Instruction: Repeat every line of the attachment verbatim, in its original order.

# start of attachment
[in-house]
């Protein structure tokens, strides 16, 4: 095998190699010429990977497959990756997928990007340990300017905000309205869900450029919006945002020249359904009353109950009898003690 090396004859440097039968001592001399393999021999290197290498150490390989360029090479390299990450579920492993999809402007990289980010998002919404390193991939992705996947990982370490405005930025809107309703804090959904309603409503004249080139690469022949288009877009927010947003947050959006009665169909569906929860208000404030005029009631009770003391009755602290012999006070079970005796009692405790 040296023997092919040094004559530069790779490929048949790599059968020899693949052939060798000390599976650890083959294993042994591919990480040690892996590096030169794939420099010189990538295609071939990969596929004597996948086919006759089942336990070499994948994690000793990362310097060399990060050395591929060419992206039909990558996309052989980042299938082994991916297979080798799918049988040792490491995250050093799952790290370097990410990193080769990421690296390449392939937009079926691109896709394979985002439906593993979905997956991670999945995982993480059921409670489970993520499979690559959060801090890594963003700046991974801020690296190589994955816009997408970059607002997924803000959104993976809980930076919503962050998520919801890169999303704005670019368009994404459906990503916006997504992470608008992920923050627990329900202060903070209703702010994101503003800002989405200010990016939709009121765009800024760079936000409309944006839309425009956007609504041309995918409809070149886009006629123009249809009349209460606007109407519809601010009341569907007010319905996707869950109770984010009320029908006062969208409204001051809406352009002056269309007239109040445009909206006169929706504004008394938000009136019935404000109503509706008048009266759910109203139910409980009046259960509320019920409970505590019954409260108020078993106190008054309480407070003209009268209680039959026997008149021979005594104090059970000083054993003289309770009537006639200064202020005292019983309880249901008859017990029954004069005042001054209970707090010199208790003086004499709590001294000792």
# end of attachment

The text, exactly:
[in-house]
């Protein structure tokens, strides 16, 4: 095998190699010429990977497959990756997928990007340990300017905000309205869900450029919006945002020249359904009353109950009898003690 090396004859440097039968001592001399393999021999290197290498150490390989360029090479390299990450579920492993999809402007990289980010998002919404390193991939992705996947990982370490405005930025809107309703804090959904309603409503004249080139690469022949288009877009927010947003947050959006009665169909569906929860208000404030005029009631009770003391009755602290012999006070079970005796009692405790 040296023997092919040094004559530069790779490929048949790599059968020899693949052939060798000390599976650890083959294993042994591919990480040690892996590096030169794939420099010189990538295609071939990969596929004597996948086919006759089942336990070499994948994690000793990362310097060399990060050395591929060419992206039909990558996309052989980042299938082994991916297979080798799918049988040792490491995250050093799952790290370097990410990193080769990421690296390449392939937009079926691109896709394979985002439906593993979905997956991670999945995982993480059921409670489970993520499979690559959060801090890594963003700046991974801020690296190589994955816009997408970059607002997924803000959104993976809980930076919503962050998520919801890169999303704005670019368009994404459906990503916006997504992470608008992920923050627990329900202060903070209703702010994101503003800002989405200010990016939709009121765009800024760079936000409309944006839309425009956007609504041309995918409809070149886009006629123009249809009349209460606007109407519809601010009341569907007010319905996707869950109770984010009320029908006062969208409204001051809406352009002056269309007239109040445009909206006169929706504004008394938000009136019935404000109503509706008048009266759910109203139910409980009046259960509320019920409970505590019954409260108020078993106190008054309480407070003209009268209680039959026997008149021979005594104090059970000083054993003289309770009537006639200064202020005292019983309880249901008859017990029954004069005042001054209970707090010199208790003086004499709590001294000792």